The Suppressed Memoirs of Mabel Dodge Luhan
Sex, Syphilis, and Psychoanalysis in the Making of Modern American Culture
University of New Mexico Press 2012
New Books in American StudiesNew Books in ArtNew Books in Arts & LettersNew Books in BiographyNew Books in HistoryNew Books in Peoples & PlacesNew Books in Politics & SocietyNew Books Network January 29, 2013 Oline Eaton
The art salon is sadly less prevalent in our day than in days past, but it is far from obsolete. In its heyday, the salon provided people- particularly women Natalie Barney, orPerle Mesta)- with an extraordinary power to shape cultural tastes and contemporary art.
In the early 20th century, Mabel Dodge Luhan’s salons in Florence and New York drew astonishing talents to her doorstep. Her gift for bringing artists together so they might collaborate and draw inspiration from one another played out even more grandly at the art colony she and her third husband founded in Taos, New Mexico. Over the years, they would play host to such luminaries as D.H. Lawrence, Ansel Adams, Willa Cather, and Georgia O’Keeffe.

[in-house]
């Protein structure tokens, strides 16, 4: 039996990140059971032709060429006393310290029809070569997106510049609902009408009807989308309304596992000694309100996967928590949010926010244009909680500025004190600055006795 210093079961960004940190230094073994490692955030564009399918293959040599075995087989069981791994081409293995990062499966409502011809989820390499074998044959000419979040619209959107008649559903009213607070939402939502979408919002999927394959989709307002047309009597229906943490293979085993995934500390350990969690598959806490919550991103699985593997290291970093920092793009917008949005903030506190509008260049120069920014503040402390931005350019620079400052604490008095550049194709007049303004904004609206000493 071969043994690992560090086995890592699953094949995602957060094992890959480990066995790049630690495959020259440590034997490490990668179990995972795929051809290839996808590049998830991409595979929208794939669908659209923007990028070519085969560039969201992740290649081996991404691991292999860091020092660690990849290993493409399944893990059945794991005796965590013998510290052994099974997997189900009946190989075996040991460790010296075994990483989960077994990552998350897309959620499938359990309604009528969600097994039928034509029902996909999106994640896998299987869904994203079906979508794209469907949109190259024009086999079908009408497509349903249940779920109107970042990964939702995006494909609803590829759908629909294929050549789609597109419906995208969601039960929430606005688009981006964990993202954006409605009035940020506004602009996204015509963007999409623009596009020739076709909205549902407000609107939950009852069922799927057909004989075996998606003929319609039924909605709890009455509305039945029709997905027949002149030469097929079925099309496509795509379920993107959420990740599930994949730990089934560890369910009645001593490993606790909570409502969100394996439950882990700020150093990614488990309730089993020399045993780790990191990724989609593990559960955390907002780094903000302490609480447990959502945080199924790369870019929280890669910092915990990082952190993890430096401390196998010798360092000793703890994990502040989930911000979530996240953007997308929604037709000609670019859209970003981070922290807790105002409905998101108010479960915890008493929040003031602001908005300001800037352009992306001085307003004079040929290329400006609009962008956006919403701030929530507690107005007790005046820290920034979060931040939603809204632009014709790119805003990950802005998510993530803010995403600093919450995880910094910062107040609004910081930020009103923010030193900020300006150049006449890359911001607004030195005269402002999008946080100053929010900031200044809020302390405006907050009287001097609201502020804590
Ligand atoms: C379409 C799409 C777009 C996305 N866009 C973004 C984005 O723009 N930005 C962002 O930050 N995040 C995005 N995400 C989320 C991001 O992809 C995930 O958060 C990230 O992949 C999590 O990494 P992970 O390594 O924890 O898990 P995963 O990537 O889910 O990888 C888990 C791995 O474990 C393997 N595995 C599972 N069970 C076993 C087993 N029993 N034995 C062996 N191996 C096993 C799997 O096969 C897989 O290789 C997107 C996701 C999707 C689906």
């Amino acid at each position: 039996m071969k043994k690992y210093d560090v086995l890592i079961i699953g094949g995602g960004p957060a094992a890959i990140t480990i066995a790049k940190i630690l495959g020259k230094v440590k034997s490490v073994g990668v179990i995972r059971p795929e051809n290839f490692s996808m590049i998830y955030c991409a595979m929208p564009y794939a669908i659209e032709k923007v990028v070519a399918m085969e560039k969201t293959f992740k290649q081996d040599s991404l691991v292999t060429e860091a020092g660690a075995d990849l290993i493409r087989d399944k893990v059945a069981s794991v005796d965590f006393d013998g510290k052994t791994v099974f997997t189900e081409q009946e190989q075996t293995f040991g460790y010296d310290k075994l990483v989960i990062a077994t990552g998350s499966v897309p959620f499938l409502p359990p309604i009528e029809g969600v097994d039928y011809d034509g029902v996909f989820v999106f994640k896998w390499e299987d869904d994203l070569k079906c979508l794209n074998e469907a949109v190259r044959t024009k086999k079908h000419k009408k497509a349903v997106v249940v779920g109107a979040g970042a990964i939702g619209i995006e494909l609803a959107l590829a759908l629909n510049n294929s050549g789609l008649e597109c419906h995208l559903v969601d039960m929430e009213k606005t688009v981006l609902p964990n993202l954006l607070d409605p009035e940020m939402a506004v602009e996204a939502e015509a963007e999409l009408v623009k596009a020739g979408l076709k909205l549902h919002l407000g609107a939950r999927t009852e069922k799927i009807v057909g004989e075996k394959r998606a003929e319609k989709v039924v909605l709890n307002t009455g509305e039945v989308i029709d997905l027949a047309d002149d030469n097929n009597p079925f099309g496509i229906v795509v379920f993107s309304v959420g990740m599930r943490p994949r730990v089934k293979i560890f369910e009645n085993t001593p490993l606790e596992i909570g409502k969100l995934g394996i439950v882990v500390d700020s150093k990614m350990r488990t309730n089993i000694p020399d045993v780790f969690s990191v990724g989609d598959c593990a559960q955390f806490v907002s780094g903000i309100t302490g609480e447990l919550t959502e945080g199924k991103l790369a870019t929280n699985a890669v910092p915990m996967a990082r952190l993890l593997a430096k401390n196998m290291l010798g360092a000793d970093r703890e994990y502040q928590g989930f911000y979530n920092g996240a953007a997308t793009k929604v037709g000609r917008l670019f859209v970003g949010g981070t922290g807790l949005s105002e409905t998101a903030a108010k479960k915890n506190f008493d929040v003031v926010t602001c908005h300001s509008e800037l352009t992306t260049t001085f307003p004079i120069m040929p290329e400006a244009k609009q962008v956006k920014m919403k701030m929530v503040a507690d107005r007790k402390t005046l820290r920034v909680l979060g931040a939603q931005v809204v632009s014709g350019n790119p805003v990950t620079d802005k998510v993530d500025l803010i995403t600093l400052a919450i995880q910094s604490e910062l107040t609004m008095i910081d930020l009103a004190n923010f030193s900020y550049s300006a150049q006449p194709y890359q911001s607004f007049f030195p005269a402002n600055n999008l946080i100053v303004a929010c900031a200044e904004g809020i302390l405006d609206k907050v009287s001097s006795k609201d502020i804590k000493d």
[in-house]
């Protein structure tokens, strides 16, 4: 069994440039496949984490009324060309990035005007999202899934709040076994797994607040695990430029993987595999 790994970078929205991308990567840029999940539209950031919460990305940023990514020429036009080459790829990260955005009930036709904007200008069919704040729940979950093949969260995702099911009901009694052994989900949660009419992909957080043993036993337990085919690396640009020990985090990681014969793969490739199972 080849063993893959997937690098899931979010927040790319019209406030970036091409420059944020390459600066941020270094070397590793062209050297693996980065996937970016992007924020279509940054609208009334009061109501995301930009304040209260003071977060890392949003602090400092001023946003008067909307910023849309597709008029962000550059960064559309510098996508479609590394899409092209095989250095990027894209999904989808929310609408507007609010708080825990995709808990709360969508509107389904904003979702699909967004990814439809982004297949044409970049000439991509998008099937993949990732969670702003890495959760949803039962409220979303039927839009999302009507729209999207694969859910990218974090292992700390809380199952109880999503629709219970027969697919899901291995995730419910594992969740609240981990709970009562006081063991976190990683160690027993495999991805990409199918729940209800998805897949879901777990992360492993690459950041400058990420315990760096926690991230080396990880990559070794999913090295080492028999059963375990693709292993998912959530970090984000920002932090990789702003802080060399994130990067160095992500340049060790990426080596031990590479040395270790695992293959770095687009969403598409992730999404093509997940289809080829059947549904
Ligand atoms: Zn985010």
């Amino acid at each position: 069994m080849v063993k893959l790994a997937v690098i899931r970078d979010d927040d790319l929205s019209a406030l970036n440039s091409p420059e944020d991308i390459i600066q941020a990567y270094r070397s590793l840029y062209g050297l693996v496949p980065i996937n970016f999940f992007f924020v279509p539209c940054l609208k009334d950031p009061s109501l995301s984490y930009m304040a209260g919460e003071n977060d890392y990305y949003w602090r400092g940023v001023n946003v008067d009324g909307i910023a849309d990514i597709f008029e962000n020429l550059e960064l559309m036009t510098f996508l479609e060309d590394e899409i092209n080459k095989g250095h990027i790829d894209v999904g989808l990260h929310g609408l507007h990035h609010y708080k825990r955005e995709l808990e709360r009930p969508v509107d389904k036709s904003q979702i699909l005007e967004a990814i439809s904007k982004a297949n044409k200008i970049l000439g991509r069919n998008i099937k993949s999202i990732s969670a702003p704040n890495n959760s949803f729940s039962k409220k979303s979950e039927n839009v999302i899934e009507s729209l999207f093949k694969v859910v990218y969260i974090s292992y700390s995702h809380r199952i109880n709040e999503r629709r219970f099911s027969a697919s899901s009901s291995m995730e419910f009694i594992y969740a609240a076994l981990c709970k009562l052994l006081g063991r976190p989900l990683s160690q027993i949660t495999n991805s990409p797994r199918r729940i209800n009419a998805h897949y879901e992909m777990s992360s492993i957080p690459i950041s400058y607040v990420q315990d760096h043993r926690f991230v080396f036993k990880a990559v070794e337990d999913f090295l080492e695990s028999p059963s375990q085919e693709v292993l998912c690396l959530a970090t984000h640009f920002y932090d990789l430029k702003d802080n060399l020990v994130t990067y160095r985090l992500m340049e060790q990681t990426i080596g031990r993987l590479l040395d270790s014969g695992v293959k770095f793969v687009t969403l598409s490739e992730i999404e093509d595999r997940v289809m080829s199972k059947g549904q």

Though she’s remembered more for her gift for building artistic communities, Luhan was an artist in her own right. Her book Winter in Taos is considered a classic of New Mexican literature and her four-volume memoir vividly explores the changes in Victorian sexuality, politics, art, and culture as the modern age approached. However, despite their candor, the memoirs were not wholly forthcoming: Luhan’s writings about her struggles with depression, sexuality, and venereal disease were restricted at the behest of her family until the year 2000.
In her excellent biography, The Suppressed Memoirs of Mabel Dodge Luhan: Sex, Syphilis, and Psychoanalysis in the Making of Modern American Culture (University of New Mexico Press, 2012), Lois Rudnick- who has been studying Luhan’s life for over 35 years- explores these newly available documents, presenting Luhan’s writing alongside her own analysis, to draw new conclusions about Luhan’s life, loves, and work.